I know of people who have completely retrained and started a whole new career path in their 40s. Like at the age of 45 they just decided they'd had enough of their current job, went back to university, got a law degree and started right at the bottom as a trainee solicitor. There was something in the news recently about a woman who recently qualified as a doctor at the age of 53, having previously been a police officer.

It really doesn't matter if you don't find your dream job right out of uni. People change careers all the time.
Reply 4
I can’t say that I have the solution to your challenges, however, I deduce that you need to structure your hobbies and career: you can’t do everything at once but you can spread your activities across scheduled periods in a day.

Comparison is the thief of joy and you should not be in a hurry to rush progress. We’re all trying to pull our lives together whilst presenting a perfect outwardly facade, but in reality most people are also struggling with one thing or the other.

As long as you work towards your dream career by researching and being patient, persistent, and proactive in looking for a training opportunity, nobody else should matter but you.

Good luck!
Reply 5
Original post by MindMax2000
Things I would recommend you doing:

Speak to people who are already doing the job that you are thinking of doing (personal trainers, marketing, advisors, law enforcement, etc.) - they can give you a better perspective of what the job is like and whether you would fit in

Look into personality tests for careers e.g. MBTi - these are at the end of the day art forms, so I would take the recommendations with a pinch of salt. However, they give you a good basis to research from

Reflect on whether you enjoy studying certain subjects. Where do you feel you excel at the most? They can give you indications of which area to look into

List out your strengths and weaknesses so you can check to see if certain jobs would fill your needs by looking at the job profiles for those particular jobs that you're interested in.

Ask people who know you (and are ideally working) for their opinion of what they think the sort of jobs would suit you based on first impressions.



Note:
Other than forensic science (needs a chemistry or an accredited forensic science degree) and personal trainer (usually need a gym related qualification with REPs), most other types of jobs you have listed above can be done with a degree in criminology.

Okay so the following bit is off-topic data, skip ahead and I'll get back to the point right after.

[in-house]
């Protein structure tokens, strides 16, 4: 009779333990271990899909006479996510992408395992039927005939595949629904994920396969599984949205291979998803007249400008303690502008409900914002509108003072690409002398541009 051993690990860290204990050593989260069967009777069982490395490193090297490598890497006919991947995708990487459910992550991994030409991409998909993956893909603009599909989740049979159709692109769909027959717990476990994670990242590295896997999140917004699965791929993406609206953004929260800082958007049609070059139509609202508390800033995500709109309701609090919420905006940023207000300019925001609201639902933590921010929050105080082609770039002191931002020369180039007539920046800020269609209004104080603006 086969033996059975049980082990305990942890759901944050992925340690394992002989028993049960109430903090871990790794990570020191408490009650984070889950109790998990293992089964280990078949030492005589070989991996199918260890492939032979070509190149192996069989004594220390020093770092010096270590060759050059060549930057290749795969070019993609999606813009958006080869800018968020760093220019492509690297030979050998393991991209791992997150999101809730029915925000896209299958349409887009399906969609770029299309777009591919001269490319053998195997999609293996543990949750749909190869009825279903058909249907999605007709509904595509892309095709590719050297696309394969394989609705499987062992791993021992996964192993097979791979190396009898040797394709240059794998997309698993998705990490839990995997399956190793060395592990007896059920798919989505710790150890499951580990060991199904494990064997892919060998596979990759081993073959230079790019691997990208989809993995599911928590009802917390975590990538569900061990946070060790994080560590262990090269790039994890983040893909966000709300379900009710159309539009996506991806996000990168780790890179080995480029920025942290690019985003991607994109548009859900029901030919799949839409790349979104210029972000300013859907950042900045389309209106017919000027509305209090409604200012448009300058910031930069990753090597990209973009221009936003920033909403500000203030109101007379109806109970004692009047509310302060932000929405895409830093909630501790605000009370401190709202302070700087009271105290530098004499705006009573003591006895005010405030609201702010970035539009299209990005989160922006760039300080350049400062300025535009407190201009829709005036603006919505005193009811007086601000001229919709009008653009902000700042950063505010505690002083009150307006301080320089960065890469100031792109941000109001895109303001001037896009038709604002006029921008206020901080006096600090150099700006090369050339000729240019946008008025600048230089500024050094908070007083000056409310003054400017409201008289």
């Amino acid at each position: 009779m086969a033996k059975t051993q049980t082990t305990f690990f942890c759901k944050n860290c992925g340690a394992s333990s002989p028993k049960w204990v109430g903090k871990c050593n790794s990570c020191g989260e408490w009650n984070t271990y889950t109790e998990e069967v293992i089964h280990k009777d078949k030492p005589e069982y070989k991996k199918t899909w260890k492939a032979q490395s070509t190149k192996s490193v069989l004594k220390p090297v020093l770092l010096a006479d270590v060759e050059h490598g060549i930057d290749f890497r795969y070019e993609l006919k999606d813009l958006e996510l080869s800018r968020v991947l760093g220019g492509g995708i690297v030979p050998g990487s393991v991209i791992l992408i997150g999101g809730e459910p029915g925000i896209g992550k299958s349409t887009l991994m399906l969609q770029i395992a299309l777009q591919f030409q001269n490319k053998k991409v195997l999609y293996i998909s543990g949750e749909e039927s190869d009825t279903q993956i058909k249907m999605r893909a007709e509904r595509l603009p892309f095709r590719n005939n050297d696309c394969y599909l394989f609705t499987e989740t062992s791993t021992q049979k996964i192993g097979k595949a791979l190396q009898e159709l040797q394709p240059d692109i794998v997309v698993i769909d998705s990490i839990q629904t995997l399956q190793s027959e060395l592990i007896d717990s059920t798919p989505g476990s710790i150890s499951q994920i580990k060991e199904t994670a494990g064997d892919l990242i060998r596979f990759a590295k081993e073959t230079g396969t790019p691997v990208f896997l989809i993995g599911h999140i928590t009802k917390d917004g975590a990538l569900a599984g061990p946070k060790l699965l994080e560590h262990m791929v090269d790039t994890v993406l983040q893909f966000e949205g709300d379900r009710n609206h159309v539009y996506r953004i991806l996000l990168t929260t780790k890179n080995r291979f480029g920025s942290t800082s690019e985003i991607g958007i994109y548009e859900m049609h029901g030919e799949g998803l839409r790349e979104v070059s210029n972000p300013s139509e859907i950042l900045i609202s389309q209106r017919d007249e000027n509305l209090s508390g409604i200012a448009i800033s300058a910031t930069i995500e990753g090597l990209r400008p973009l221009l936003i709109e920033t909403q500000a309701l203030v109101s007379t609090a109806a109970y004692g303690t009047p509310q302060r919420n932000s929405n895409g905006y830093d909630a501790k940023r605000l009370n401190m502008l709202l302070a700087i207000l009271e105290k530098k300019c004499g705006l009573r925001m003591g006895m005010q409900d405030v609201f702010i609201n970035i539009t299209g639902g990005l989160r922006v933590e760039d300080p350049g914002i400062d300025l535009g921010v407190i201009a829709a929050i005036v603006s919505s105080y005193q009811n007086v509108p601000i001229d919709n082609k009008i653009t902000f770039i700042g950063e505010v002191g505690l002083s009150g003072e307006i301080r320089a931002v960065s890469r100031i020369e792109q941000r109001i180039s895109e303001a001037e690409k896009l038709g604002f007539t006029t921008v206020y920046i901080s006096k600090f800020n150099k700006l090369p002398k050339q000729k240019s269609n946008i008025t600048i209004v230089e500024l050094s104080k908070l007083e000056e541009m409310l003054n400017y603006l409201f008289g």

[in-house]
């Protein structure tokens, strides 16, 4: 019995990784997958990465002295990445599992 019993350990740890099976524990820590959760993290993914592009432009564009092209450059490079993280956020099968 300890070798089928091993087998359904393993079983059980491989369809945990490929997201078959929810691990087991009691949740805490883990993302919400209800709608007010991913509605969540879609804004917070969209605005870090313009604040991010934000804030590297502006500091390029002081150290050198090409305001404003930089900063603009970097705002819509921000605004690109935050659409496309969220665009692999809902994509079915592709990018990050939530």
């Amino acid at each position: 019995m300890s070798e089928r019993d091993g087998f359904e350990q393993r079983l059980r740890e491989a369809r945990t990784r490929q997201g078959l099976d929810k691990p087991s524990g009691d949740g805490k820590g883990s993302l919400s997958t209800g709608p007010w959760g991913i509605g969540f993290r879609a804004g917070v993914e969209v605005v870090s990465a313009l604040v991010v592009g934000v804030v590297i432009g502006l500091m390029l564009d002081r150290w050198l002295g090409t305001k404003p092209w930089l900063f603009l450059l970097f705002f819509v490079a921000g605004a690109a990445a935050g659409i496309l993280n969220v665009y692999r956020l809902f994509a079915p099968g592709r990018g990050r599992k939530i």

If you want to do something related to advice, you would need to be specific about the sector because certain highly regulated sectors (such as finance, law, and healthcare) will require specific qualifications prior to legally allowing you to advise.


Thankyou I really appreciate this !
hope your well!
Reply 6
Thankyou so much I really appreciate this !

hope your well!!


Original post by N4th4nM
Hi there Maya, hope you are doing okay.

As I am only 16, I don't think I'm suitable to give you much life advice. However, I will say one thing. Please don't worry about the future or the past and only think about the present. Take it one step at a time. Time will sort it all out!

You'll be okay, I promise :smile:
Reply 7
Thankyou so much !
All the best to you also,

It is definitely the thief of joy I need to stop 😞😩😁

Original post by LegalTom
I can’t say that I have the solution to your challenges, however, I deduce that you need to structure your hobbies and career: you can’t do everything at once but you can spread your activities across scheduled periods in a day.

Comparison is the thief of joy and you should not be in a hurry to rush progress. We’re all trying to pull our lives together whilst presenting a perfect outwardly facade, but in reality most people are also struggling with one thing or the other.

As long as you work towards your dream career by researching and being patient, persistent, and proactive in looking for a training opportunity, nobody else should matter but you.

Good luck!

Quick Reply